I quickly ran into an issue: having too few design constraints made it difficult to solidify any part of the project.
- I didn’t want to start on the computer-aided design for thorns because I didn’t know how wide they would need to be to fit into the nopales
- I didn’t want to model the flower because I didn’t know what type of light I would use
- too many unknowns = impossible to start
- Choose a few constraints arbitrarily (ie, download light fixture CAD designs) and use those to CAD out the entire design.
- CAD and laser cut the base structure, forcing yourself to commit, and move from there.
- personally I think this was the less choice option, however it is the one that I chose. Next time, I will CAD the entire model before making cuts.
Forging the Body
I knew I needed to test some materials, so in the midst of my design crisis, I whipped up a sample Spanish for prickly pear pad and went to the Fabcreator laser cutter at one of my favorite makerspaces! Consider this blog a tour of labs at MIT . This laser cutter is special because it can cut metal, and if you ask nicely, sometimes you can do it for free.
Then I took the nopal to the Hobby Shop. I had an idea of cutting a nopal-shaped dip into a thick plate of steel, which I would use as a mold to hammer my piece into shape. However, there were no sufficiently hefty steel plates to be found, so instead they directed me to the blacksmithing equipment. I hammered it cold, and learned that doing this was possible, albeit slow.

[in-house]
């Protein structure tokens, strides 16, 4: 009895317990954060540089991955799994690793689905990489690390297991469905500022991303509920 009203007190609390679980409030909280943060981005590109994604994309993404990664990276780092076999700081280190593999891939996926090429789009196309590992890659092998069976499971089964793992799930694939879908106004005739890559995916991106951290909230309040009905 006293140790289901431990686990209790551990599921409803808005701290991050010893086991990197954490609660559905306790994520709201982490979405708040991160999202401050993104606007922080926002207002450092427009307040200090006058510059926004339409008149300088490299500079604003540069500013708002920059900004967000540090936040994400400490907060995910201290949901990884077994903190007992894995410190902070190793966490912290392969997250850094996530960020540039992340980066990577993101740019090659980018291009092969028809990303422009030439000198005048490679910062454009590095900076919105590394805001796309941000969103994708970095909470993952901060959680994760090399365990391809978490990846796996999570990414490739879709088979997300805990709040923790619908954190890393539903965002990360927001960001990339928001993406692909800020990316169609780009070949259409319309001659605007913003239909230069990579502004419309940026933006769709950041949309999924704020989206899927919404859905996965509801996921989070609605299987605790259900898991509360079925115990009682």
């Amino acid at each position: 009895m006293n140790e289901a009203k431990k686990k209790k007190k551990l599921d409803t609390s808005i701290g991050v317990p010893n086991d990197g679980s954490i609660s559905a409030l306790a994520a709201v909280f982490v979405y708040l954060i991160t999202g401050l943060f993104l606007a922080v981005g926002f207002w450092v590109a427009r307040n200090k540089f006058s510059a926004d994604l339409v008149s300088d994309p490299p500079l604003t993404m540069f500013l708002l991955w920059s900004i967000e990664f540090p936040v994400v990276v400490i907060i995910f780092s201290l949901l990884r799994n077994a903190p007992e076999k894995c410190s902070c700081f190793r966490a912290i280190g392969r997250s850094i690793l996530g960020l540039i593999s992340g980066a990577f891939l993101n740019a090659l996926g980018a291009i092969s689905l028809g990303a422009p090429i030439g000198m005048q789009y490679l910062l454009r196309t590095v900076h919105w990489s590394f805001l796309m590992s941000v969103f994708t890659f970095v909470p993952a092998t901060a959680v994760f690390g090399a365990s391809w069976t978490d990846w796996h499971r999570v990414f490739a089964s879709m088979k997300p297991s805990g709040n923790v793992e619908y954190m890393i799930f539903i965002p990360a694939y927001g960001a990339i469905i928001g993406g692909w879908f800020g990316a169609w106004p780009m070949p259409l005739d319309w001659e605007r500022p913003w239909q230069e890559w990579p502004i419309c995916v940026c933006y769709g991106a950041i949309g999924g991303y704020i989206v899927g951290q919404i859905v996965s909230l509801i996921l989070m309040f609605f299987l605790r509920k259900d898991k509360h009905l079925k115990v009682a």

Satisfied that hammering sheet metal wouldn’t be a total disaster, I outlined and cut the base.
I had intended to weld the single pieces on to the back of the big pieceTl;dr lights were not meant to happen — I did some experiments with clay, silicon molds, and resin, and realized I would need to invest more time into molding and casting before I could design flowers that satisfied me.
But the metal base was going well. I’d cut it in steel, which is stiffer, but easier to weld. I then went to open forge, chucked it in the fire, and hit it with the hammer a lot of times. Cue montage.
I learned a *lot* about forging sheet metal during this process — namely that it can be quite annoying to work with. Unlike working with thicker pieces, sheet metal deforms quite easily, so you have to be careful not to mess it up and undo your own work.
Forge instructors James and Mike kindly let me hang out for several extra hours to get the project done!
However, fitting the individual nopales into the big structure wasn’t going swell. The sides deformed more dramatically than the base or top during forging, so nothing fit perfectly. I think this could have been fixed with a mold to hammer into — although I did love the organic, unique shape each nopal took on, so maybe there isn’t need for a fix.
I opted to only use the front piece, going for a more simple, polished look.
Let There Be Light
I decided to go with fairy lights and hot glue them into the holes of the nopales. The hot glue works as a diffuser, and there was just one on/off switch, which was good for simplicity.
Next came the base. I had simplified a lot, from removing the resin flowers and spines, to taking away the back; now the lamp was just metal. I had the option of adding a wood base, but at this point I was on a roll with also at this point the lamp was due in 16 hours, and I wanted to stick with processes I knew I found some scrap square tubing in the practice bucket of Metropolis, then scurried over to D-Lab to weld it there is welding equipment at Metropolis, but I haven't been welding-certified in that lab yet